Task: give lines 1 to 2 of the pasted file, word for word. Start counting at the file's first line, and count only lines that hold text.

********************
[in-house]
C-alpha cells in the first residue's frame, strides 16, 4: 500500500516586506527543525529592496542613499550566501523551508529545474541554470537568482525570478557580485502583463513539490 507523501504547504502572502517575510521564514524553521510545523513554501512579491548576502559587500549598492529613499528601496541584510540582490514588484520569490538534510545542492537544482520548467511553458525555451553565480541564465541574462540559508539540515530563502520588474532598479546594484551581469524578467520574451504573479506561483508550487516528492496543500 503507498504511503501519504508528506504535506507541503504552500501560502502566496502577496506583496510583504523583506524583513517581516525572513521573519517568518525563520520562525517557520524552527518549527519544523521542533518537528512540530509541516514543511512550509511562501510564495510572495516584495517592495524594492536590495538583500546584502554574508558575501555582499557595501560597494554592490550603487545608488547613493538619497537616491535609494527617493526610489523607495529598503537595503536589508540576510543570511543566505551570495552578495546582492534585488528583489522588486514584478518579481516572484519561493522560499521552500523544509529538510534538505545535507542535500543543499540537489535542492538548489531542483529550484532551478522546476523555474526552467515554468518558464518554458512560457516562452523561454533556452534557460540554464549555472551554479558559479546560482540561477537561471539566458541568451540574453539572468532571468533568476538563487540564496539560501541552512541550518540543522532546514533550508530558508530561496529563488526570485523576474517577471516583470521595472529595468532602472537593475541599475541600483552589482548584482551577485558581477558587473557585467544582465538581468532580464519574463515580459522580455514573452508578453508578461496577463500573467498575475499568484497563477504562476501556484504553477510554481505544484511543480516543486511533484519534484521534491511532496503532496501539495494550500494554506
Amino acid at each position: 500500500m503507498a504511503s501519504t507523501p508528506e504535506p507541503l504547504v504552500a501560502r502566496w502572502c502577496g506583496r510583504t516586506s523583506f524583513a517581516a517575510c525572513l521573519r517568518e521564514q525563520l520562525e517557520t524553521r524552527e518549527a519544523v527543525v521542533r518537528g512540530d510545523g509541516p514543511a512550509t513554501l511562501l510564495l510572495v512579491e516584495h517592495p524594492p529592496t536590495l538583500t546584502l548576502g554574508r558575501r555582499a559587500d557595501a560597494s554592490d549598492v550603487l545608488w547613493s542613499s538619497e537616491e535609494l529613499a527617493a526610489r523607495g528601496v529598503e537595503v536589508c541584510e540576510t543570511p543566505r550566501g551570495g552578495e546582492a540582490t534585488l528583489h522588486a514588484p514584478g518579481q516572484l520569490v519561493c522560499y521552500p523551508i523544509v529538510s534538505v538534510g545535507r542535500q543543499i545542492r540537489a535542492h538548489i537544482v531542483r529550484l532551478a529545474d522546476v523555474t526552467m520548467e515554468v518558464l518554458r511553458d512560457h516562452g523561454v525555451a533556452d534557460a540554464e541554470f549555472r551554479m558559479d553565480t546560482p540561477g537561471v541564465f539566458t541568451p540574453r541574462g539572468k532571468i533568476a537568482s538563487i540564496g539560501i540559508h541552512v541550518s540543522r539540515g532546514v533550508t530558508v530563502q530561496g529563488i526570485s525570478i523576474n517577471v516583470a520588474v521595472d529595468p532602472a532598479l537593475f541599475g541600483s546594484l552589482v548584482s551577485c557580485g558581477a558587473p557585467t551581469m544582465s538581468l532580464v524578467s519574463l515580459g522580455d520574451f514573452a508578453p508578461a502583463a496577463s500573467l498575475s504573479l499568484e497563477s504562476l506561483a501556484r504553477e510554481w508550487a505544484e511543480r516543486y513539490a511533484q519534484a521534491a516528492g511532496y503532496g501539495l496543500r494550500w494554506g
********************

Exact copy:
[in-house]
C-alpha cells in the first residue's frame, strides 16, 4: 500500500516586506527543525529592496542613499550566501523551508529545474541554470537568482525570478557580485502583463513539490 507523501504547504502572502517575510521564514524553521510545523513554501512579491548576502559587500549598492529613499528601496541584510540582490514588484520569490538534510545542492537544482520548467511553458525555451553565480541564465541574462540559508539540515530563502520588474532598479546594484551581469524578467520574451504573479506561483508550487516528492496543500 503507498504511503501519504508528506504535506507541503504552500501560502502566496502577496506583496510583504523583506524583513517581516525572513521573519517568518525563520520562525517557520524552527518549527519544523521542533518537528512540530509541516514543511512550509511562501510564495510572495516584495517592495524594492536590495538583500546584502554574508558575501555582499557595501560597494554592490550603487545608488547613493538619497537616491535609494527617493526610489523607495529598503537595503536589508540576510543570511543566505551570495552578495546582492534585488528583489522588486514584478518579481516572484519561493522560499521552500523544509529538510534538505545535507542535500543543499540537489535542492538548489531542483529550484532551478522546476523555474526552467515554468518558464518554458512560457516562452523561454533556452534557460540554464549555472551554479558559479546560482540561477537561471539566458541568451540574453539572468532571468533568476538563487540564496539560501541552512541550518540543522532546514533550508530558508530561496529563488526570485523576474517577471516583470521595472529595468532602472537593475541599475541600483552589482548584482551577485558581477558587473557585467544582465538581468532580464519574463515580459522580455514573452508578453508578461496577463500573467498575475499568484497563477504562476501556484504553477510554481505544484511543480516543486511533484519534484521534491511532496503532496501539495494550500494554506